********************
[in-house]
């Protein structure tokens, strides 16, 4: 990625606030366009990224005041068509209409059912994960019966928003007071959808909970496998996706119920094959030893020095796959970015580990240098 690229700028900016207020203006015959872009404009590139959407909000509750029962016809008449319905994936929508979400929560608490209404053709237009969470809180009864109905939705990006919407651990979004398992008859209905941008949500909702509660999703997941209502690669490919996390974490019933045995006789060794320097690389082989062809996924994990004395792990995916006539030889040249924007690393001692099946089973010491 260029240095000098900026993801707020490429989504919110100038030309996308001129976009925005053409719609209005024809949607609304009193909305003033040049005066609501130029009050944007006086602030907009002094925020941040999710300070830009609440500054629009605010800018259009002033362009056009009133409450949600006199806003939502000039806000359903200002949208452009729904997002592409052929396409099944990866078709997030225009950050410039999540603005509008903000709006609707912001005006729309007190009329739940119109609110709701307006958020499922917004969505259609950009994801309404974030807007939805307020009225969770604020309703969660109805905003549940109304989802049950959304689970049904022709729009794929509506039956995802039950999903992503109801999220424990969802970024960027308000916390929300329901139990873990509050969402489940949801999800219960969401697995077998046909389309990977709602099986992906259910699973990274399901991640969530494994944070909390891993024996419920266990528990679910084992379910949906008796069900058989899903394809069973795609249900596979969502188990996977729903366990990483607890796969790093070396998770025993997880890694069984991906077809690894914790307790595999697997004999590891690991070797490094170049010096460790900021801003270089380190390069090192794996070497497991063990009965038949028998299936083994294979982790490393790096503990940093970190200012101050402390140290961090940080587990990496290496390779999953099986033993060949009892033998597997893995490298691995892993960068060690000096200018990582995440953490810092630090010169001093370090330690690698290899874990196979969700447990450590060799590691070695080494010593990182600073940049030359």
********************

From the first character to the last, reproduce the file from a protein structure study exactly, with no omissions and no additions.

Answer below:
[in-house]
């Protein structure tokens, strides 16, 4: 990625606030366009990224005041068509209409059912994960019966928003007071959808909970496998996706119920094959030893020095796959970015580990240098 690229700028900016207020203006015959872009404009590139959407909000509750029962016809008449319905994936929508979400929560608490209404053709237009969470809180009864109905939705990006919407651990979004398992008859209905941008949500909702509660999703997941209502690669490919996390974490019933045995006789060794320097690389082989062809996924994990004395792990995916006539030889040249924007690393001692099946089973010491 260029240095000098900026993801707020490429989504919110100038030309996308001129976009925005053409719609209005024809949607609304009193909305003033040049005066609501130029009050944007006086602030907009002094925020941040999710300070830009609440500054629009605010800018259009002033362009056009009133409450949600006199806003939502000039806000359903200002949208452009729904997002592409052929396409099944990866078709997030225009950050410039999540603005509008903000709006609707912001005006729309007190009329739940119109609110709701307006958020499922917004969505259609950009994801309404974030807007939805307020009225969770604020309703969660109805905003549940109304989802049950959304689970049904022709729009794929509506039956995802039950999903992503109801999220424990969802970024960027308000916390929300329901139990873990509050969402489940949801999800219960969401697995077998046909389309990977709602099986992906259910699973990274399901991640969530494994944070909390891993024996419920266990528990679910084992379910949906008796069900058989899903394809069973795609249900596979969502188990996977729903366990990483607890796969790093070396998770025993997880890694069984991906077809690894914790307790595999697997004999590891690991070797490094170049010096460790900021801003270089380190390069090192794996070497497991063990009965038949028998299936083994294979982790490393790096503990940093970190200012101050402390140290961090940080587990990496290496390779999953099986033993060949009892033998597997893995490298691995892993960068060690000096200018990582995440953490810092630090010169001093370090330690690698290899874990196979969700447990450590060799590691070695080494010593990182600073940049030359």